Strategic Leadership through the Prism of National Culture: Differences in Understandings

Strategic Leadership through the Prism of National Culture: Differences in Understandings

David Starr-Glass (University of New York in Prague, Czech Republic)
Copyright: © 2017 |Pages: 11
DOI: 10.4018/978-1-5225-1049-9.ch112
OnDemand PDF Download:
$30.00
List Price: $37.50

Abstract

The increasing importance and practice of strategic leadership can easily be seen as a rational and logical response to growing complexity and volatility in the task environments that organizations confront. Undoubtedly, this is partially true, but a strategic leadership response is also supported and encouraged by the cultural assumptions, beliefs, and values embedded in many Western societies. It is not without significance that strategic leadership has become so widely adopted in national cultures that legitimize individualism, power distance, risk-taking, and future-orientated behaviors. These cultural dimensions support and encourage strategic leadership, but what happens when this leadership model is applied, or imposed, in different national cultural contexts? This chapter tries to answer this question by considering national culture and the perception of the strategic leadership construct.
Chapter Preview
Top

Introduction

The growth of strategically-focused organizations – with the rising importance of strategic planning, strategic management, and strategic leadership – can be seen as a logical and rational response to the increasingly complex and chaotic task environment within which businesses operate. Of course, a strategically-focused approach is not something new: organizations have always been concerned with their future and with the best strategic ways of envisaging and reaching that future. However, a sea-shift in economic complexity and market volatility towards the end of the 20th century focused minds and placed renewed emphasis on strategy (Hitt, 1998). In the last 30 years there has been an unprecedented increase in economic discontinuities, blurring of the boundaries that had previously separated business sectors, growing ferocity in competitive markets, and economic and business landscapes reshaped by global opportunities and international challenges (Geissler & Krys, 2013; Hitt, Haynes, & Serpa, 2010). From a rational and logical perspective; it is hardly surprising that, as we moved into the 21st century, strategic leadership became the most discussed, researched, and advocated response for the complexities of the age (Boal & Hooijberg, 2000; Dinh et al., 2014; Vera & Crossan, 2004).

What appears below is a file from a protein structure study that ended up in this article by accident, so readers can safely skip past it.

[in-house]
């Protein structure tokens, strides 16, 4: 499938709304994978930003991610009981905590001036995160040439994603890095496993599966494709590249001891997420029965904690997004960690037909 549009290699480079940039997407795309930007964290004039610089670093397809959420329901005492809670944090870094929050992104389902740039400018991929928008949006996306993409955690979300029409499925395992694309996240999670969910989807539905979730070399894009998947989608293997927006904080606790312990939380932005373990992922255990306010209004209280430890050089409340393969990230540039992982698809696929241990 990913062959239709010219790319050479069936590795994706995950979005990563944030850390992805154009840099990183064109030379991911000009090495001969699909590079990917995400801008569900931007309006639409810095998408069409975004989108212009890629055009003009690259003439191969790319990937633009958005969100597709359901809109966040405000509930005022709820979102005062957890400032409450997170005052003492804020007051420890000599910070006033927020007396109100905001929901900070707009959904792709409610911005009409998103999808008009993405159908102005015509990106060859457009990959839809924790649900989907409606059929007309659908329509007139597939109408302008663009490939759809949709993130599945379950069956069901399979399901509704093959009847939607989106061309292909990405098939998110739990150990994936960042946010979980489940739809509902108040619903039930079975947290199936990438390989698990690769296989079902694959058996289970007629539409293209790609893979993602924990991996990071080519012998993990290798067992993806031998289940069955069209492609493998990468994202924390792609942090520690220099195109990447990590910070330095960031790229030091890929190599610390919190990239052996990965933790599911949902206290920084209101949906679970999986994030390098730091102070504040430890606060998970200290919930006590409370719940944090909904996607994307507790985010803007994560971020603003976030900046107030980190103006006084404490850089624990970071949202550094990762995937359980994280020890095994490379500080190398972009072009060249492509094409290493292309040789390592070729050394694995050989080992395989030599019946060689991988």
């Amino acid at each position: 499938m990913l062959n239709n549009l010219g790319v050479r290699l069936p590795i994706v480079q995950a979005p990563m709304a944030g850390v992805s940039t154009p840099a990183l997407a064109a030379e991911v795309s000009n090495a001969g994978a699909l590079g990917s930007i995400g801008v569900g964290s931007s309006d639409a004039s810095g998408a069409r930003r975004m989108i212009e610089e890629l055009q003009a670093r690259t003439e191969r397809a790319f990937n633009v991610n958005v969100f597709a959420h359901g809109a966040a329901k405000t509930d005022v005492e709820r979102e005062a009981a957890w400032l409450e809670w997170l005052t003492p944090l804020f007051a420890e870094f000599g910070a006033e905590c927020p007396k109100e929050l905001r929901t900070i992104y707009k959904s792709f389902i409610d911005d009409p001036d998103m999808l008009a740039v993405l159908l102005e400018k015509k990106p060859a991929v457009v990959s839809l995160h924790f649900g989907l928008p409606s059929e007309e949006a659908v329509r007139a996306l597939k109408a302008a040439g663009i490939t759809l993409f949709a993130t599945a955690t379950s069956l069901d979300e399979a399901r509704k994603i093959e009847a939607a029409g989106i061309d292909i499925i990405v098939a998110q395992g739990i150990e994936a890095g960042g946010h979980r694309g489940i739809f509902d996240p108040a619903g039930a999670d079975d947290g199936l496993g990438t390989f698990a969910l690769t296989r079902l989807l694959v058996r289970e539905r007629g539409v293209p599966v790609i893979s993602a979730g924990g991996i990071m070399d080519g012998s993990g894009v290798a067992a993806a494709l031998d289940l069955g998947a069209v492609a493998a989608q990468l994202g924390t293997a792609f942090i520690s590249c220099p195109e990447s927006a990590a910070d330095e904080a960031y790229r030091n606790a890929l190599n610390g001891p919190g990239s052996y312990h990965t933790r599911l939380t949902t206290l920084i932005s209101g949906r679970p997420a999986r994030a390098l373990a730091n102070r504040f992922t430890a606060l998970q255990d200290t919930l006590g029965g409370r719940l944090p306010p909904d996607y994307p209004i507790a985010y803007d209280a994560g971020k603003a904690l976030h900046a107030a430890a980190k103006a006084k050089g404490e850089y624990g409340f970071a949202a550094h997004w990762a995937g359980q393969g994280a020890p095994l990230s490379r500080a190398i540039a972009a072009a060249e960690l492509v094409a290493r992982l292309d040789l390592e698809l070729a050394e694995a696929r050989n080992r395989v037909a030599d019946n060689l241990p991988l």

Rational and logical paradigms, however, set unrealistic boundaries for strategic reorientation and impose significant constraints on strategic leaders. The new economic and global landscapes are increasingly complex, chaotic, and turbulent – they require a higher degree of adaptive learning on the part of strategically focused organizations and more creative sense-making from their strategic leadership (Boal & Schultz, 2007; Marion & Uhl-Bien, 2001; Paarlberg & Bielefeld, 2009). The complex environments that are currently faced – and which will continue to be faced in the future – require strategic leaders to shift their focus from the static abstractions of business entities, which might be amenable to a simple logic of manipulation, to the more subtle dynamics of organizations peopled by real people, who operate under quite different assumptions and understandings. Truly adaptive strategic leaders are challenged to “navigate the unknown effectively [through] the abilities to anticipate, challenge, interpret, decide, align, and learn” (Schoemaker, Krupp, & Howland, 2013, p. 131).